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US consumers kept spending last year despite historically high inflation, not only shelling out for necessities but also splurging on restaurants, travel and other experiences impeded by the pandemic.
Economists had predicted spending would peter out as the months drew on, as savings diminished, high prices persisted, and the Federal Reserve ratcheted up efforts to squeeze demand. And by November and December, those predictions appeared to be materializing, when data showed consumers had pulled back during the holiday shopping season.
Then came January.
During a month chock full of suprisingly strong economic data, the Commerce Department’s retail sales and consumer spending reports far surpassed expectations. It appeared that consumers weren’t just resilient, they were practically resurgent.
“If they have money, they’ve shown us they’re going to spend it,” said Shannon Seery, vice president and economist for Wells Fargo’s corporate and investment bank. “I think what’s really going to take the consumer to turn would be a deterioration in the labor market.”
But like most things during these wonky economic times, the apparent January spending jump isn’t as simple as it seems.
Seery and others caution that the early 2023 surge may be attributable to seasonality quirks or, even more likely, a temporary recovery to belt-tightening at the tail end of last year.
If anything, they say, strong spending activity is likely on borrowed time as safety nets are fraying and negative external factors are accumulating.
“I think it’s more likely that we’ll see a return to some weaker data, some softer spending, some softer demand, because it’s hard to see that resulting in a full turnaround, given how much savings have already been worn down and credit utilization has climbed up,” said Kayla Bruun, economic analyst at decision intelligence company Morning Consult. “It’s not sustainable to keep spending above their means.”
Eyes on the Fed
Hearty consumer spending at a time like this is a double-edged sword, said Ted Rossman, senior industry analyst for Bankrate and CreditCards.com.
“The resilience of consumer spending is probably the biggest thing that’s pushed this recession timetable out,” Rossman said. “In some respects, this is actually good for the economy because people are spending. But what we worry about at the household level is, are they going to spend too much and get into trouble?”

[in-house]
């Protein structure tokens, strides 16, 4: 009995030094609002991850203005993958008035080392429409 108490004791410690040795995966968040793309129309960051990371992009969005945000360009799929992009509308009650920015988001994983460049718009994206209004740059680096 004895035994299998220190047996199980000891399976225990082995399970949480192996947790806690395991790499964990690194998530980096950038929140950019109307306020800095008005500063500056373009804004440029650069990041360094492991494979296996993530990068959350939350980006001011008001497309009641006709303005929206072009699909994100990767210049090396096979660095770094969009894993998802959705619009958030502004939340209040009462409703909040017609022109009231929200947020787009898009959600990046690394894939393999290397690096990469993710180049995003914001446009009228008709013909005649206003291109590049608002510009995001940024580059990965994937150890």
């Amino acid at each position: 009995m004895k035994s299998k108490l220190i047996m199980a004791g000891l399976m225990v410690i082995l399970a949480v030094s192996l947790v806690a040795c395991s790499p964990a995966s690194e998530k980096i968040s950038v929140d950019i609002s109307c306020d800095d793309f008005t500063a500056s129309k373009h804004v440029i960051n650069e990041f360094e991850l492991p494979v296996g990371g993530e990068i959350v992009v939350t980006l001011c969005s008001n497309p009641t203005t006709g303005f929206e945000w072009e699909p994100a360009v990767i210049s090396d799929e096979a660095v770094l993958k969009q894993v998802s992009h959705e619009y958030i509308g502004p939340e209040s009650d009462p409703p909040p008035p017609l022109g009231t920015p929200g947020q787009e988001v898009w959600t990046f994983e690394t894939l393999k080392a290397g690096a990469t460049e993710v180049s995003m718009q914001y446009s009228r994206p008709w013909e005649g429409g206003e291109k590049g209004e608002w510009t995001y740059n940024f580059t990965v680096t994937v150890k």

While day-to-day expenses — and the sheer influence of inflation — are driving a lot of these numbers, discretionary spending is also staying steady to some extent, he said.
“Higher prices are juicing some of these stats,” he told CNN. “Then again, there is a lot of demand, the job market is strong. I feel like consumer spending has been more robust than a lot of us predicted.”
And if this were to continue, it could certainly affect the game plan for the Fed, which has recently issued more modest rate hikes to assess the impact of its previous string of heavier-handed increases.
“Six months ago, I would have said that, yes, if [consumers] continue to spend, the Fed is going to have to go higher, they’re going to have to stay there longer, and they’re going to cause a more severe recession,” Wells Fargo’s Seery said. “Part of me is thinking that is still potentially the case; but in some ways, this also makes the Fed’s job a bit easier if consumers are able to withstand the higher rates and the labor market doesn’t deteriorate as much.”
She added: “The Fed might not necessarily have to go higher [than currently projected], but they probably are going to be on hold for longer.”
Wells Fargo’s current base case scenario calls for the Fed doling out quarter-point hikes at both its March and May meetings and then pausing.
It’s also important to note, Seery said, that the full brunt of the Fed’s moves in 2022 have yet to be felt.
“The tightest point of Fed policy is probably going to be four to six months after the last hike, which is is conjunction with our overall recession calls,” Seery and fellow Wells Fargo economist Tim Quinlan wrote in a February 24 note.
The pandemic effect
The pandemic does appear to have left an imprint on how consumers are behaving, said Cait Lamberton, professor of marketing at the University of Pennsylvania’s Wharton School.
There’s more “transformational spending” to reflect new chapters people believe they’re starting in addition to a greater focus on making up for lost time and experiences due to the pandemic, she said.
“I think there’s a tendency to say that consumers are just wasting money and complaining about prices, and I think that’s not the best way to think about it,” she said. “I think that during the hardest portions of the pandemic, people realized what was important to them.”
She added: “It’s not a bad idea to spend more on things that matter; it’s not a good idea to spend money on things that don’t matter.”